Tuesday, August 14, 2012

Easy, One-Skillet Veggie Tacos

I learned early on in life, thanks to my fifty-percent hispanic heritage, that a good taco is made by putting almost anything you love into the fold of a corn tortilla. I grew up understanding that if a meal was good... it was even better in a tortilla.

Oftentimes, our tacos were simply warmed corn tortillas slathered with a pat of unsalted butter, a sprig of cilantro and a sprinkle of salt. Once dressed, you simply roll the warmed tortilla into a little flute, pinching up the end between two fingers to prevent a cascade of butter from running down your chin, pooling into your plate, or splashing onto your shirt... going to waste.

As a young girl, our best tacos weren't even really planned. They were just made from whatever leftovers were left over... the pork roast, the beef brisket, fried chicken, or rewarmed potatoes. I can remember (and still make) tacos with fresh slices of avocado, sprinkled with salt and pepper; tacos with fried egg and fresh spinach leaves; tacos with bits of salmon or cod from the previous night's dinner; or tacos with just a crumble of cotija cheese and a touch of salsa fresca.

Tacos, visiting Mexico City, as we did almost every summer of my childhood, weren't really even "tacos." They were simply fresh tortillas, purchased just minutes before the evening meal from the corner tortillaria by one of my cousins. Rolled, filled or just topped with a little something off our plates and, voilá, we had tacos. It's how most people might understand their table's bread basket; tortillas were our bread... with an accent, perhaps.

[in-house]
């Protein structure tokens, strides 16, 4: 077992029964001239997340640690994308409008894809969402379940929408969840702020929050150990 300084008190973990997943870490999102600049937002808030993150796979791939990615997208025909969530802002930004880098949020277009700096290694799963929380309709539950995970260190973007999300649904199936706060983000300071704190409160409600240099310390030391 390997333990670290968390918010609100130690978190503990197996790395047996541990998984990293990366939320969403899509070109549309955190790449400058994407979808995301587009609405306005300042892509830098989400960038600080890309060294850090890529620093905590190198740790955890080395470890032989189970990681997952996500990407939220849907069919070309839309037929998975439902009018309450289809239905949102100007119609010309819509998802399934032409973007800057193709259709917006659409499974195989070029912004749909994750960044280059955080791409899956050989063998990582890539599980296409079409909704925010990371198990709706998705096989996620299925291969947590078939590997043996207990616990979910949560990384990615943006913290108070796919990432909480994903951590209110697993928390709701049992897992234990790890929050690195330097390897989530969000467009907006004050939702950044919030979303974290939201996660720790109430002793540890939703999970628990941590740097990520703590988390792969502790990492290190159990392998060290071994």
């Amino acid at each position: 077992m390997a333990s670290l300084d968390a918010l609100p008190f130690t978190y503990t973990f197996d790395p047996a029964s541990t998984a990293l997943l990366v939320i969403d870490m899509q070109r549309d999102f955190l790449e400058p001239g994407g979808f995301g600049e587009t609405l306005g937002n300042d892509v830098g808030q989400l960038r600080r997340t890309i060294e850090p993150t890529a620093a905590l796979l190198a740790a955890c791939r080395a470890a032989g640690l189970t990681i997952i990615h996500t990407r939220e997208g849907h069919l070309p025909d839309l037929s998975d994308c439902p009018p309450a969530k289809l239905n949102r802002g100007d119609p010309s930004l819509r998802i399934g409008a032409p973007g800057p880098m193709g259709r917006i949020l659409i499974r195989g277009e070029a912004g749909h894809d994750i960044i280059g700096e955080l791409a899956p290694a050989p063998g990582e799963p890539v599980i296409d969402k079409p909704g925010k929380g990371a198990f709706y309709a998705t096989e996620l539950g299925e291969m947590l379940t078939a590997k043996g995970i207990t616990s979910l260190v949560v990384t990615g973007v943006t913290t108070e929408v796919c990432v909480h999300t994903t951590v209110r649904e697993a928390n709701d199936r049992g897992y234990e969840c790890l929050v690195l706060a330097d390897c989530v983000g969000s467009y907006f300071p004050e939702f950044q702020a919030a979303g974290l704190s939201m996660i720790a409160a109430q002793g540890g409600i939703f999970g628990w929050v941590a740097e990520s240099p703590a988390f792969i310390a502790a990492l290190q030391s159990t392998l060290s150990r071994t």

So say what you want about those artificially-created shells that are prefabbed, popped into formed molds and cellophane wrapped... or the tex-mex taco that has the traditional ground beef, cheddar and shredded lettuce. They are but mere impostors.

True tacos celebrate flavor... and simplicity. To be really good... you don't need to over think it. You simply need to think with your taste buds.

Though not purchased from a neighborhood tortillaria, the flavor of white corn tortillas warmed over an open flame is quite satisfying. And, with the weather almost too warm to heat the oven... or even fire up the BBQ... a one-skillet, quick sauté of veggies makes a great filler. Russet potatoes fried up with a good pop of onion, until they are caramelized and slightly charred, together with diced zucchini and slices of cremini mushroom offer a perfect medley of goodness. Topped with a little green salsa, a hit of fresh feta (or cotija) cheese, and a sprinkle of shredded cabbage... and you have the easy makings of a pretty terrific taco. The filling is great on its own... a yummy side for almost any entrée... good on its own... but even better in a tortilla.

Easy One-Skillet Veggie Tacos
makes 4 to six tacos

2 to 3 tablespoons extra virgin olive oil
1 onion, yellow or red (as preferred), diced
1 russet potato (unpeeled), diced
2 small zucchini, halved and sliced (approximately 2 cups)
8 to 10 cremini mushrooms, stems trimmed, sliced (about 1 cup)
salt and pepper, to taste
4 to 6 white corn tortillas
green salsa, to top (as preferred)*
feta or cotija cheese, to top (as preferred)
shredded fresh cabbage, to top (as preferred)
wedges of fresh lime
(a sprinkle of fresh, chopped cilantro would be good too)

Heat olive oil in a large skillet over medium- to medium-high heat. Add onion and potato; sauté for 6 to 10 minutes, until cooked through and speckled golden brown. Add zucchini and mushrooms to potato mix. Continue to sauté until added veggies are lightly browned, about 2 to 4 minutes. Season with salt and pepper, to taste.

Over a gas flame (gas-stoves only), heat tortillas (watching them carefully as they catch fire easily), until just slightly charred at the edges.

Fill tortillas with veggie mix. Top with a little green salsa, some feta (or cotija) cheese, and a little cabbage. Serve immediately.

*If you don't have a bottled salsa that you like and don't have the time to make a fresh tomatillo salsa with roasted tomatillos, then consider sautéing some onion in a small skillet, add a small can of tomatillos, a good splash of no-chicken broth, and let it reduce down for 15 to 30 minutes. Season with salt and pepper, maybe add a bit of a "creamer," like some tofutti cream cheese. Bottled is usually in a pinch.

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